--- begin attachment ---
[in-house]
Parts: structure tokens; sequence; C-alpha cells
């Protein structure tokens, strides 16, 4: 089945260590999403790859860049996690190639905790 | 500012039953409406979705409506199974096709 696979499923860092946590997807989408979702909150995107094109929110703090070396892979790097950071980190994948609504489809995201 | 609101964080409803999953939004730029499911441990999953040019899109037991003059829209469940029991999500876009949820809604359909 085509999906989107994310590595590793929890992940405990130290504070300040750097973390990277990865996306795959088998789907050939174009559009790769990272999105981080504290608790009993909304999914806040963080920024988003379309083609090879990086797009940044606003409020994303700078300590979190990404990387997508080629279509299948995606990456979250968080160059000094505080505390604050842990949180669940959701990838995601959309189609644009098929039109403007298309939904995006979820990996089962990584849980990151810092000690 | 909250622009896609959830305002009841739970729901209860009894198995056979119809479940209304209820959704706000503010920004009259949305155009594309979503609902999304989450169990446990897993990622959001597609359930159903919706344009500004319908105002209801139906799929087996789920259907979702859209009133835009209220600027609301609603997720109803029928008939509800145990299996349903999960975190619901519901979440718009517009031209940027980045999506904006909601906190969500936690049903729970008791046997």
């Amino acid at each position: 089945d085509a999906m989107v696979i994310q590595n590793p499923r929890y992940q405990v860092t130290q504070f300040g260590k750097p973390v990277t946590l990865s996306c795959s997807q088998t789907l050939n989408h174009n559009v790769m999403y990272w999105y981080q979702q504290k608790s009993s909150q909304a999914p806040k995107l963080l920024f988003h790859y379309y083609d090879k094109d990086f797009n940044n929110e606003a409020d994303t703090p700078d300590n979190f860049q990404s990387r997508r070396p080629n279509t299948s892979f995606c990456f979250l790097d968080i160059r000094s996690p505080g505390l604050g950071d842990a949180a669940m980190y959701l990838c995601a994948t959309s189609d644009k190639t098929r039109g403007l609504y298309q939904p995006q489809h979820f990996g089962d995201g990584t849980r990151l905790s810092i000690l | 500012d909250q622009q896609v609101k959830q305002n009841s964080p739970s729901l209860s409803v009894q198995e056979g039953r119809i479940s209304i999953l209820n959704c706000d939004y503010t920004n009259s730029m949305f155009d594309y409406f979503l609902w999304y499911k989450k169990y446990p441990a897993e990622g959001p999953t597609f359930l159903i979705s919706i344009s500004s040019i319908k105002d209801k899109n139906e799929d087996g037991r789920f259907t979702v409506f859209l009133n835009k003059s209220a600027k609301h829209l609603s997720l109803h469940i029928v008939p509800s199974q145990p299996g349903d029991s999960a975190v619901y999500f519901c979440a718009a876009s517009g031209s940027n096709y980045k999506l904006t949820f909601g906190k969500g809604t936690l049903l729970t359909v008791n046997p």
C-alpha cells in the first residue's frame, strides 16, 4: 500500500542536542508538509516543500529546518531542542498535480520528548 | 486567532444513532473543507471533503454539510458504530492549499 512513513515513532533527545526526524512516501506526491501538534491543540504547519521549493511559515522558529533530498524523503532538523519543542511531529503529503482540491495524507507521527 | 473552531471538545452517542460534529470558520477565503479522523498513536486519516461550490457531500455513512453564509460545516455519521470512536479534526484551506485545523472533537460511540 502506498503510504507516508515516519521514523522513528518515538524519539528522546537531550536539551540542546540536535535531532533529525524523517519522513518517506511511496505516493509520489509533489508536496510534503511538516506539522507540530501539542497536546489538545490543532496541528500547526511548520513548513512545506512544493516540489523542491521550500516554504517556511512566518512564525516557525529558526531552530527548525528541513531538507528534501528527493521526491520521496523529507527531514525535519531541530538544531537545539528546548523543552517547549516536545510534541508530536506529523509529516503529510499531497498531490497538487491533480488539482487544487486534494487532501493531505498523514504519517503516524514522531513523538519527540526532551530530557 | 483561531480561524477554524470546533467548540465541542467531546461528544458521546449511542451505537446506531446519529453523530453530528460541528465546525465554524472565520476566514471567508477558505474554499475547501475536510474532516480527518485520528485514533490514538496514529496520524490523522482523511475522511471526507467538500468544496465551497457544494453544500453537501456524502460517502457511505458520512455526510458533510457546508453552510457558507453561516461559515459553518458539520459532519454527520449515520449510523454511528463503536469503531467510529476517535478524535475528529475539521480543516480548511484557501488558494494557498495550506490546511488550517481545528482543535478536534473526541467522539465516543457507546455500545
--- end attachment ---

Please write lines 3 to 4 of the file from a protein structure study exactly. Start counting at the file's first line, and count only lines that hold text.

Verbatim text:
């Protein structure tokens, strides 16, 4: 089945260590999403790859860049996690190639905790 | 500012039953409406979705409506199974096709 696979499923860092946590997807989408979702909150995107094109929110703090070396892979790097950071980190994948609504489809995201 | 609101964080409803999953939004730029499911441990999953040019899109037991003059829209469940029991999500876009949820809604359909 085509999906989107994310590595590793929890992940405990130290504070300040750097973390990277990865996306795959088998789907050939174009559009790769990272999105981080504290608790009993909304999914806040963080920024988003379309083609090879990086797009940044606003409020994303700078300590979190990404990387997508080629279509299948995606990456979250968080160059000094505080505390604050842990949180669940959701990838995601959309189609644009098929039109403007298309939904995006979820990996089962990584849980990151810092000690 | 909250622009896609959830305002009841739970729901209860009894198995056979119809479940209304209820959704706000503010920004009259949305155009594309979503609902999304989450169990446990897993990622959001597609359930159903919706344009500004319908105002209801139906799929087996789920259907979702859209009133835009209220600027609301609603997720109803029928008939509800145990299996349903999960975190619901519901979440718009517009031209940027980045999506904006909601906190969500936690049903729970008791046997």
């Amino acid at each position: 089945d085509a999906m989107v696979i994310q590595n590793p499923r929890y992940q405990v860092t130290q504070f300040g260590k750097p973390v990277t946590l990865s996306c795959s997807q088998t789907l050939n989408h174009n559009v790769m999403y990272w999105y981080q979702q504290k608790s009993s909150q909304a999914p806040k995107l963080l920024f988003h790859y379309y083609d090879k094109d990086f797009n940044n929110e606003a409020d994303t703090p700078d300590n979190f860049q990404s990387r997508r070396p080629n279509t299948s892979f995606c990456f979250l790097d968080i160059r000094s996690p505080g505390l604050g950071d842990a949180a669940m980190y959701l990838c995601a994948t959309s189609d644009k190639t098929r039109g403007l609504y298309q939904p995006q489809h979820f990996g089962d995201g990584t849980r990151l905790s810092i000690l | 500012d909250q622009q896609v609101k959830q305002n009841s964080p739970s729901l209860s409803v009894q198995e056979g039953r119809i479940s209304i999953l209820n959704c706000d939004y503010t920004n009259s730029m949305f155009d594309y409406f979503l609902w999304y499911k989450k169990y446990p441990a897993e990622g959001p999953t597609f359930l159903i979705s919706i344009s500004s040019i319908k105002d209801k899109n139906e799929d087996g037991r789920f259907t979702v409506f859209l009133n835009k003059s209220a600027k609301h829209l609603s997720l109803h469940i029928v008939p509800s199974q145990p299996g349903d029991s999960a975190v619901y999500f519901c979440a718009a876009s517009g031209s940027n096709y980045k999506l904006t949820f909601g906190k969500g809604t936690l049903l729970t359909v008791n046997p």